• Look for a main dish or sandwich that is grilled or broiled. While you aren’t going to get a whole serving veggies by doing it, make sure you have the lettuce and tomato on your sandwich, it all adds up.
  • Skip the sundae or large milk shake this year and look for a fruit smoothie made with real fruit. But be sure to get the small size without any whipped cream.
  • Look around to see if there are any unique salads available. For the last 3 years I have enjoyed a Corn, Blackbean and Tomato Salad at the Ohio Proud Taste of Ohio Cafe at the Ohio State Fair. This recipe is very similar to it: http://www.ohioproud.org/ohioproud/recipes/cornsalad.pdf.
  • If you will be attending the fair or festival for several days – try not to overdo every day. A week of overeating can pack back on several pounds that you worked hard to get or keep off.

You may think that the extra walking you do at those fairs and festivals makes up for eating any fried foods or sno-cones – but remember that most of us only burn 100 calories, maybe a little more, for each mile we walk. Do you really want to have to walk over 2 miles to eat fried cheese or 4 miles for the fried candy bar?? You might be able to do it, if you only eat 1 of these items, 1 time – but most of us are tempted more than that.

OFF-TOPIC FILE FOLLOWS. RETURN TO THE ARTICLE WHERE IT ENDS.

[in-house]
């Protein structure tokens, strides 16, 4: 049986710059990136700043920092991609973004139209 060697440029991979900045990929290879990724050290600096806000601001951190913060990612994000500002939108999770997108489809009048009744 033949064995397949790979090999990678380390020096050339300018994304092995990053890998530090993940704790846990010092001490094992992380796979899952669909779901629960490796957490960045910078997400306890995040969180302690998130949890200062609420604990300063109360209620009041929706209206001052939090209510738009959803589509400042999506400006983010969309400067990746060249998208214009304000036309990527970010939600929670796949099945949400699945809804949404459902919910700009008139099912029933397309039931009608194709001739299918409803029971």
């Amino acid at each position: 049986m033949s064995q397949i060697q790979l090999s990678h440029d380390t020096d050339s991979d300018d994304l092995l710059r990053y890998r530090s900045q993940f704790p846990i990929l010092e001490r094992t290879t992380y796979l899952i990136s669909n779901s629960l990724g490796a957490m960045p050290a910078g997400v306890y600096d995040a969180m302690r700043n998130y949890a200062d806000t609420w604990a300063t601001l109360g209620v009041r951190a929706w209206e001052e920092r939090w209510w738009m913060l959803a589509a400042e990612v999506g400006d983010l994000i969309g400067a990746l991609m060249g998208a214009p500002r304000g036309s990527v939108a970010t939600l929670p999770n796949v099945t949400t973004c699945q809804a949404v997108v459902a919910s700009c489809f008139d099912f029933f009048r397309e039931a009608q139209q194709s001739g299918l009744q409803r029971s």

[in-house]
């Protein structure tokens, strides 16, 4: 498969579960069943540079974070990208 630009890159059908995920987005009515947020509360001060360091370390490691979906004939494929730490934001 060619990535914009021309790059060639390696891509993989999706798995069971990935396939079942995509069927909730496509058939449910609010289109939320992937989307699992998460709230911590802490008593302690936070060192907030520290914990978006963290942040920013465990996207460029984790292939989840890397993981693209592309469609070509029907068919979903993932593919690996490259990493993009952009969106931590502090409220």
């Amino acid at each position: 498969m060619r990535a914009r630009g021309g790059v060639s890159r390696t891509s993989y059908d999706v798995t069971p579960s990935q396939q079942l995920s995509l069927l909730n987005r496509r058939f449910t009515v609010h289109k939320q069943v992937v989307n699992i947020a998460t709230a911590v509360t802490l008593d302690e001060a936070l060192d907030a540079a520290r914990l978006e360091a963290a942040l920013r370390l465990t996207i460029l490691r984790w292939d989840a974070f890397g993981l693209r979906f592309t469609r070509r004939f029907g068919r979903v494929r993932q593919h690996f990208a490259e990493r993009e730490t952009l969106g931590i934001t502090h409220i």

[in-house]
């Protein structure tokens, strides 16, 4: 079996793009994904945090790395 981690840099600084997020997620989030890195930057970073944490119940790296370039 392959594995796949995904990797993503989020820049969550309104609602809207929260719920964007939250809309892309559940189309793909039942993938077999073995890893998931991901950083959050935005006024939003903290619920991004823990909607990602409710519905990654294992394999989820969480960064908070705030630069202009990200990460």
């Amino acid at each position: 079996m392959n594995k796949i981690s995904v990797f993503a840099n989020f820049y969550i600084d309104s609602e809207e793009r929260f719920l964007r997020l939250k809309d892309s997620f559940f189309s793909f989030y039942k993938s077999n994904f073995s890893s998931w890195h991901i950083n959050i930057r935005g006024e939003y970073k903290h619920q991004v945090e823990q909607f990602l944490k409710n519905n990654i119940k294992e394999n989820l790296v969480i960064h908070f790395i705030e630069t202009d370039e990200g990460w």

While it doesn’t have anything to do with food – don’t forget the sunscreen before you head out to the festival too.

Sources:

Walking off the Midway Munchies, Alice Henneman, University of Nebraska Lincoln Extension,  http://lancaster.unl.edu/food/ftj-j07.shtml.

Walking off Muchies, Janis Hunter & Katherine Cason, Clemson University, http://www.clemson.edu/extension/hgic/food/nutrition/nutrition/dietary_guide/hgic4033.html.

How to Eat Healthy at a Fair, Paula Robinson, University of Illinois Extension, http://web.extension.illinois.edu/regionwc/lessismore/0908news.pdf.

Author: Lisa Barlage, Extension Educator, Family and Consumer Sciences, Ohio State University Extension.

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  • Fruits & Veggies

    Fruits & Veggies